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Please see our weekly newsletter collection below. Our own staff and members contribute bits and bytes of interesting news and articles. They say that futurists make funny historians but we do our best to bridge that divide by illustrating our past themes and speakers as they develop and evolve. We hope that you enjoy reading these communications as much as we enjoy creating them for you. And if you have any news to share, please contact any member of our staff.

2018 April 13
What kind of intelligence is required to win at poker? Up till last year, human intelligence. Then a CMU bot named Libratus beat four top players at heads-up no-limit Texas hold’em. Libratus’s co-creator, Noam Brown, will join us at our next meeting, Intelligence, Natural and Artificial, June 11–12, in Brooklyn, N.Y. (registration, agenda) to talk about programming an imperfect-information game, and possible applications in negotiation and marketing.

Ah, electromagnetism. Of course a flow of salty seawater can be construed as a current, and a current generates a magnetic field, hence ocean tides contribute to the planet’s magnetism. A cluster of European Space Agency satellites, dubbed “Swarm,” are generating some wonderful visualizations. Swarm also provided confirmation of a new form of northern lights, dubbed Strong Thermal Emission Velocity Enhancement (whose acronym Steven Cherry called “stupid”). (Scott Burleigh, Philadelphia, Apr 2006)
Encryption works best when it’s invisible to end users. So maybe it’s an important step that the W3C has moved Web Authentication (WebAuthn) one step closer to Proposed Recommendation status. WebAuthn would replace passwords, using public key credentials and hardware authentication devices, such as YubiKeys.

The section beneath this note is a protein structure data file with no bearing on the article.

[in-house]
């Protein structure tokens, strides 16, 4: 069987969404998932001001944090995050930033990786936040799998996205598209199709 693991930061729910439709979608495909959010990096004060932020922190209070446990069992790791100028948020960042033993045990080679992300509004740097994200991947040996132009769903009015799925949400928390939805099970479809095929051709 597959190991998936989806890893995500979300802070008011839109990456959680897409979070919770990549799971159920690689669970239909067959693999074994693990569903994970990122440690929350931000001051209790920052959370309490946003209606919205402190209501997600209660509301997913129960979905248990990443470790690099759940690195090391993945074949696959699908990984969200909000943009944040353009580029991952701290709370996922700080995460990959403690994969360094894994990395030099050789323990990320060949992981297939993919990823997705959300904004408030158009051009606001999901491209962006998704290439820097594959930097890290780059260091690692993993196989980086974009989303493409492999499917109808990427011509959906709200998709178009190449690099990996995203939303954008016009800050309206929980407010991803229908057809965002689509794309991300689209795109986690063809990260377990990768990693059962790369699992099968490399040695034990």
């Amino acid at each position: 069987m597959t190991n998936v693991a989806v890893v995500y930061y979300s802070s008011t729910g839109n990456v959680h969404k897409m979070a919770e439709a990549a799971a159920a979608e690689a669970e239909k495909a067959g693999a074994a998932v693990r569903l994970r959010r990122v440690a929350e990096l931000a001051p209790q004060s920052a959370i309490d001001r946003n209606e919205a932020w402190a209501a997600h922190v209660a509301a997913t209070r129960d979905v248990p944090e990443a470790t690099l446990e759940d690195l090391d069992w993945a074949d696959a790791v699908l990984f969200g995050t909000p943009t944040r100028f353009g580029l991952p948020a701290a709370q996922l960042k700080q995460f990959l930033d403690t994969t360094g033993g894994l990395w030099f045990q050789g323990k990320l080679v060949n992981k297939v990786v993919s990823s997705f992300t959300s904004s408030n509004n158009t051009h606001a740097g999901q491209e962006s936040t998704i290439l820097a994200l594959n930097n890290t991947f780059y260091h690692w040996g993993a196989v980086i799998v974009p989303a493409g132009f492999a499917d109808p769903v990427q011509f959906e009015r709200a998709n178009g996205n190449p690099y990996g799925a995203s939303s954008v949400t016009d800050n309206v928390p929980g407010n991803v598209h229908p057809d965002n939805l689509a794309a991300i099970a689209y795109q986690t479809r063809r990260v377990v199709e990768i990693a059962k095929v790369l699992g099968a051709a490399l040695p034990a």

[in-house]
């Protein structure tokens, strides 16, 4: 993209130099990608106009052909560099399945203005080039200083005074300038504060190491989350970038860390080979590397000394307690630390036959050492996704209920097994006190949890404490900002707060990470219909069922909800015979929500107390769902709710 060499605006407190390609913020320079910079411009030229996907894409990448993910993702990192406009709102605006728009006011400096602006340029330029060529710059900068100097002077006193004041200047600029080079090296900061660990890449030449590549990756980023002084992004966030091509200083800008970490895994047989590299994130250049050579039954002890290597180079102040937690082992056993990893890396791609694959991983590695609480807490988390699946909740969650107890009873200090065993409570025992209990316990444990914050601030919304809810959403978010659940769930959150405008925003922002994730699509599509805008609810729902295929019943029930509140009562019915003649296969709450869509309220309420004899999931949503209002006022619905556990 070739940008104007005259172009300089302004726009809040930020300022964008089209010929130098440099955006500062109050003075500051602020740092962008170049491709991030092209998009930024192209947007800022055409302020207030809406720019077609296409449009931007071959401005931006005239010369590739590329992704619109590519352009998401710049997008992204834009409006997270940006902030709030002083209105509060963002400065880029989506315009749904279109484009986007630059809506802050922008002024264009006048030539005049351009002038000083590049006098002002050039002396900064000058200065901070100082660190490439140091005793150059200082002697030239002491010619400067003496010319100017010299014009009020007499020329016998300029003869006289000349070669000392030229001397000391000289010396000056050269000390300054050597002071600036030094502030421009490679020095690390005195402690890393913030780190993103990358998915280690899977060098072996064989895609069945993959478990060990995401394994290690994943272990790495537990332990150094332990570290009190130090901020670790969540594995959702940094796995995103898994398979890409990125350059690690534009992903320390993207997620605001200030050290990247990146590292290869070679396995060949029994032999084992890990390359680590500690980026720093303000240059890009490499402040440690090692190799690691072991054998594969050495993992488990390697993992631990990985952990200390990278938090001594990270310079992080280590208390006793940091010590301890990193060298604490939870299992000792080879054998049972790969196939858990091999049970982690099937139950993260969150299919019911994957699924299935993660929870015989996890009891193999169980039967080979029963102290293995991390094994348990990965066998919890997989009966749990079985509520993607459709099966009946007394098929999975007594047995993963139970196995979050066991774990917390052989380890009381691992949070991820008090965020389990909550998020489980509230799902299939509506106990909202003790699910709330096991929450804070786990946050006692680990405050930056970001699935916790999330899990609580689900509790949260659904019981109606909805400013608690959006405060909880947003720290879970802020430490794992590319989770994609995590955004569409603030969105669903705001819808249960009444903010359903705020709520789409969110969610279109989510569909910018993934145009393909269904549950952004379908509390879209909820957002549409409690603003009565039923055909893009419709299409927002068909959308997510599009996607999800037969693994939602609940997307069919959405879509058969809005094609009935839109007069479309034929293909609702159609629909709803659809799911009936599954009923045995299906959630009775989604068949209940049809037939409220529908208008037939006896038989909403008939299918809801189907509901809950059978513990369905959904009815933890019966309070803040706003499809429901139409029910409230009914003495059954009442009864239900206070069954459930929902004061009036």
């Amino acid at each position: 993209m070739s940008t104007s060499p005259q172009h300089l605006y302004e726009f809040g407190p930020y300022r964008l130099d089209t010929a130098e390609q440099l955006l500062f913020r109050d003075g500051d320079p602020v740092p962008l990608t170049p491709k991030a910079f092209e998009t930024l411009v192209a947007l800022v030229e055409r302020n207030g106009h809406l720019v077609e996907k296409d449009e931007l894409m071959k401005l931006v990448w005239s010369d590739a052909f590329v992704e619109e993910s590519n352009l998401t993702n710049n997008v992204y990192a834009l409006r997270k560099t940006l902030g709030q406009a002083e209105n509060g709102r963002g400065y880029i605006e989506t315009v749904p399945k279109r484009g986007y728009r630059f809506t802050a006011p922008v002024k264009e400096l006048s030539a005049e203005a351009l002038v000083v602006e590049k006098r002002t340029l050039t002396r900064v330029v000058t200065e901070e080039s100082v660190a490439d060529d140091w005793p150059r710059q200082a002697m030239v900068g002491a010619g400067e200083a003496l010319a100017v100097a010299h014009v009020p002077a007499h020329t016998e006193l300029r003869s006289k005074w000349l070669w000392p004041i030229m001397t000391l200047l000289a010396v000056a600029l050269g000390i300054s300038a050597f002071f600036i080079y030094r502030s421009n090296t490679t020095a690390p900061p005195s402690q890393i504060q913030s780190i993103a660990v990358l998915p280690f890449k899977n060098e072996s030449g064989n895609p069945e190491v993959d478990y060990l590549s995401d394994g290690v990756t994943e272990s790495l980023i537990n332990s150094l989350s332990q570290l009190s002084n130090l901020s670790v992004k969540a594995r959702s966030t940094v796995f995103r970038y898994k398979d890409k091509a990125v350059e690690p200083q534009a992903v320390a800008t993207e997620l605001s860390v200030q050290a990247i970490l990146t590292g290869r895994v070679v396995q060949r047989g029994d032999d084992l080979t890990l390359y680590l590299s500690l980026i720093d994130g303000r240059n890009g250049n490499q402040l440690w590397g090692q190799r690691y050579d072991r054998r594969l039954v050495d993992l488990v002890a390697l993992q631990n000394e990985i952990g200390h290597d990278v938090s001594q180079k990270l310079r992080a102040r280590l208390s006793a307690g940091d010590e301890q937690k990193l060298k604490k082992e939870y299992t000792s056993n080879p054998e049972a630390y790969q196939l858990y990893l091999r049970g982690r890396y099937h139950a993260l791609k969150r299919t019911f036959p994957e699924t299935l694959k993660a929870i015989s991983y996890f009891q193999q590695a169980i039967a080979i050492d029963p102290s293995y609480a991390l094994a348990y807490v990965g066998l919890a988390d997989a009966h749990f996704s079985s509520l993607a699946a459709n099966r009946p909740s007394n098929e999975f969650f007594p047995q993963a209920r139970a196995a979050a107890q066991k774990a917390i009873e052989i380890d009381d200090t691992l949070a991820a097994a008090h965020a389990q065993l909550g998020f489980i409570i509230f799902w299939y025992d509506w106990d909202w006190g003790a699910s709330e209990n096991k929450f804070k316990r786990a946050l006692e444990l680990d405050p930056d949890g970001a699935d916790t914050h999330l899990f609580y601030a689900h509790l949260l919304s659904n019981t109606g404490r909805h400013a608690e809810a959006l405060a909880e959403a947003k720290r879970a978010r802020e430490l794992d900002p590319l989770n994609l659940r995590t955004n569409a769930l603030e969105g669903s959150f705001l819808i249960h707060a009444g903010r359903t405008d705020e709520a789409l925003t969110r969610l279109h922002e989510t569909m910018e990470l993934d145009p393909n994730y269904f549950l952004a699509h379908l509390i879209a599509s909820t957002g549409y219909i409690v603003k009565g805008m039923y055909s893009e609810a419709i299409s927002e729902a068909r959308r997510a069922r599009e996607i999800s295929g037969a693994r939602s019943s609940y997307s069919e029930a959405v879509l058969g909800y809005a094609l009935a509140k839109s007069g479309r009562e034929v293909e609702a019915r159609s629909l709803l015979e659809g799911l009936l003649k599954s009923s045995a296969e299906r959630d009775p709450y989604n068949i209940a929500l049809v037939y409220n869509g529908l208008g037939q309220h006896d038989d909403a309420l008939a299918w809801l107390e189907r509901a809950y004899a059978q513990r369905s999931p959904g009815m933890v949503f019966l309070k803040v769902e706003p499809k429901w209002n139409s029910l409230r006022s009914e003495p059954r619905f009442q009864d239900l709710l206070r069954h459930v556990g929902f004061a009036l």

Speaking of security, does your office have a locked safe? Without it, you can’t participate in Magic Leap’s recent shipment of units of its Magic Leap One to selected software developers. It also released a set of developer tools. (Kyle Roche, San Francisco, Dec 2017; Nolan Bushnell, San Francisco, Dec 2016; Mark Skwarek, San Francisco, Dec 2016; Jeri Ellsworth, San Francisco, Dec 2013)
The field of artificial intelligence is one that desperately needs nuanced public discussion. Yet despite featuring “dozens of interviews with some of the world's keenest minds” (Los Angeles Times), Do You Trust This Computer? takes viewers on “a whistle-stop tour of various AI-related topics” (The Verge). Judge for yourself: The film streams for free until Sunday.

Alex Halderman’s (Washington, D.C., Sep 2016) video, “I Hacked an Election. So Can the Russians,” is going viral.
Speaking of Russia, the Facebook–Senate hearings this week didn’t go well for either side. Zuckerberg’s testimony didn’t score high marks from informed observers, as documented in articles like “The five most dishonest answers Mark Zuckerberg gave to Congress”; most of the problems were signaled to us last month by Roger McNamee and Jon Taplin in their “Conversation About Devices, Addiction, Children, and Happiness” (Marina del Rey, Mar 2018). Nor did Zuck look like he was having fun. as Trevor Noah of the “The Daily Show” noted after the first day, “Zuckerberg has already experienced the worst punishment of all: he had to spend four hours explaining Facebook to senior citizens.”  
Is there a limit to Bell’s Law (Gordon Bell, McLean, Va., Nov 1995), at least as far as apps are concerned? Instagram has joined Slack, eBay, Amazon, Google Maps, and Whole Foods in abandoning its Apple Watch app.
Rapt Studio’s mobile dental clinic is news for anyone who hasn’t see the 1989 movie, Eversmile NJ. When considering where to park that mobile clinic, Rapt could consult UrbanFootprint, a set of urban planning tools newly public after 30 years of stealth. (Zabe Bent, McLean, Sep 2017; Eric Kuhne, London, Jul 2010; Chris Alexander, San Diego, Nov 2002)
Louisiana’s Isle de Jean Charles “has lost 98 percent of its land since 1955. Its 99 remaining residents have been dubbed ‘America’s first climate refugees’”—the first of as many as 13 million this century. (Michael Golay, San Francisco, Dec 2017; Michael Mastrandrea and Noah Diffenbaugh, San Francisco, Dec 2014)
In the never-ending debate between nature and nurture, perhaps score a few points for nature. A pair of UK-based researchers claim new genetic studies show intelligence is “highly heritable and predicts important educational, occupational, and health outcomes better than any other trait.” (Note however that one of them has been beating this drum since the 1990s.) The new research is, of course, written up in Nature. As flawed and limited as the notion of IQ is, researchers are nonetheless obsessed with it, going as far as to estimate IQ scores for every U.S. President. (Alan Kay, Washington, D.C., May 2009; Doug Engelbart, Phoenix, Oct 1999)
“A squirrel dying in your front yard may be more relevant to your interests right now than people dying in Africa.” ”
 — Mark Zuckerberg in 2011

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